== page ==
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Jesus' Temptation-Meaning

  • Satan may have been trying to shake Jesus' belief that he was the Messiah and in his relationship with God. Jesus triumphed over him and returned from the desert ready to start his ministry thanks to his awareness of God's support
  • Mark probably meant to show the temptation as further reinforcing the unique status and authority of Jesus, and wanted Christians to read the gospel with the knowledge that Jesus was the Son of God and had authority over Satan in their minds.
  • Christians remember Jesus' temptation in the season of Lent. They give something up, fast or take on a task to increase their self disipline and devotion to God.
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Caesarea Philippi-Passage

  • Jesus and his disciples went on to the villages around Caesarea Philippi.
  • He asked "Who do people say I am?"
  • They replied "Some say John the Baptism; others say Elijah; and others still, one of the prophets."
  • "But what about you?" he replied, "Who do you say I am?"
  • "You are the Christ" answered Peter.
  • Jesus warned them not to tell anyone.
  • Jesus then began to teach that the son of man must suffer and be rejected by the elders, chief priests and teachers of the Law, and must be killed and after three days rise again.
  • Peter took him aside and began to rebuke him.
  • When Jesus turned and looked at his disciples, he rebuked Peter. "Get behind me Satan! You do not have in mind the things of God, but the things of men."
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Caesarea Philippi-Meaning

(This bit is long so i'm going to try and shorten it as much as I can)

  • First recorded recognition of Jesus as the Messiah.
  • First Passion prediction.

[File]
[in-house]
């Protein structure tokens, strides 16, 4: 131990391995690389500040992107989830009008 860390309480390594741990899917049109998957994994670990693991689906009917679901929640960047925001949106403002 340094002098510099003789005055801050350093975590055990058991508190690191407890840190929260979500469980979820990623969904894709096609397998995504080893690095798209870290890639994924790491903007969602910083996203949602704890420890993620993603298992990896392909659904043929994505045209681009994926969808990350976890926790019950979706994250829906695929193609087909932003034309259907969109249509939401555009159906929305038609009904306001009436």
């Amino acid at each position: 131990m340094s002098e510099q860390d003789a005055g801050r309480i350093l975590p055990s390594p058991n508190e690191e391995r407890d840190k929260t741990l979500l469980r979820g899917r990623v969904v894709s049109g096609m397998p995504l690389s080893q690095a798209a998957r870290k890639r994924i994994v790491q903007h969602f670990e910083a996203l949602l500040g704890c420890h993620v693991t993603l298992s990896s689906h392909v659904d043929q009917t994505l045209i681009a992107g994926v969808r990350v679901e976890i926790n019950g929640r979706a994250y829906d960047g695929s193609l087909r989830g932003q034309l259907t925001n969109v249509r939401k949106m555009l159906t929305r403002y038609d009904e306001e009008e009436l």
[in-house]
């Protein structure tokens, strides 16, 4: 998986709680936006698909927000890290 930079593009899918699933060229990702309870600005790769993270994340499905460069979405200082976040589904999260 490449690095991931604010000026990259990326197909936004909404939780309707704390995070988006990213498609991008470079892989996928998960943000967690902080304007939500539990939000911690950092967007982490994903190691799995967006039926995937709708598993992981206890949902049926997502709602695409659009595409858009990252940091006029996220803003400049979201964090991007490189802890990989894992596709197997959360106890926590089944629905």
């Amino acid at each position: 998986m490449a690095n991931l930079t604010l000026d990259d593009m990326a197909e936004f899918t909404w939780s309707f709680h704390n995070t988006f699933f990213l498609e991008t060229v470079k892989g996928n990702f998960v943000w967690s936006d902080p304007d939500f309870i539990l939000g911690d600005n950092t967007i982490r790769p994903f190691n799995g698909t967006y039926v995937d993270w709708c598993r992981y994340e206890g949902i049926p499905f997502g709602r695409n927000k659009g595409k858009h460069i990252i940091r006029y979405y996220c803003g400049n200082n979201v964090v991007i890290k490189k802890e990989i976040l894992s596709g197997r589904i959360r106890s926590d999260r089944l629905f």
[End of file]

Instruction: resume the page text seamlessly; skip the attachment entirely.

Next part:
• Rebukes Peter for thinking like a man and not remembering God's purpose. Refers to him as Satan, tempting him to take an easier path as Messiah.
  • After this event, the atmosphere became darker. Jesus made his teaching private to only the disciples and kept his location secret. This teaching included many predictions on his suffering and death.
  • He said that the Son of Man must suffer and be killed. This is known as the divine must.
  • Peter probably spoke on behalf of all the disciples, who would have discussed Jesus' identity before. However, they still had a lot to learn as they still only thought in the terms of glory for them and Jesus.
  • Christians understand the divine must and how they were part of God's purpose. 1st century Christians and Christians suffering today find comfort in knowing that their suffering has a purpose, even if they cannot understand it.
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The Transfiguration-Passage

  • Jesus took Peter, James and John and led them up a high mountain.
  • He transfigured before them, with his clothes becoming dazzlingly white, whiter than anyone in the world could bleach them.
  • Moses and Elijah appeared before them and began to talk to Jesus.
  • Peter said to Jesus "Rabbi, it is good for us to be here. Let us put up three shelters- one for you, one for Moses and one for Elijah." (He did not know what to say, they were so frightened.)
  • A cloud appeared and enveloped them, and a voice came from the cloud: "This is my son, whom I love. Listen to him!"
  • When they looked around, they no longer saw anyone with them apart from Jesus.
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The Transfiguration-Symbolism and Meaning

  • The whiteness of Jesus' clothes signified that he was more than just a man, as did the words spoken by God, idenitcal to the ones at the baptism, and the cloud indicated God's presense.
  • Moses and Elijah were two of the most important OT figures. Moses is a symbol of Jewish Law and Elijah is a representative of the prophets. Their appearance fulfilled the OT; in other words, the teaching he gave at Caesarea Philippi was in accordance with God's will.
  • The shelters might have been Peter's way of showing respect, or Mark might have wanted the readers to think of the sacred tent used for prayer during the wilderness wanderings, or the tents where Israelites lived during the time, which Jews still remember at the festival of Sukkoth.

Meaning

  • Peter's rejection of the divine must might have tempted Jesus and made him doubt his ministry, so the transfiguration reassured him that he was following the right path.
  • For Peter, James and John, the transfiguration proved that Jesus was not Moses or Elijah and would have taken this to mean that they should pay heed to Jesus' teaching.
  • The tranfiguration is celebrated by Christians every year on the 6th August. It reminds them that for Jesus, suffering and glory went hand in hand and that he was the Son of God.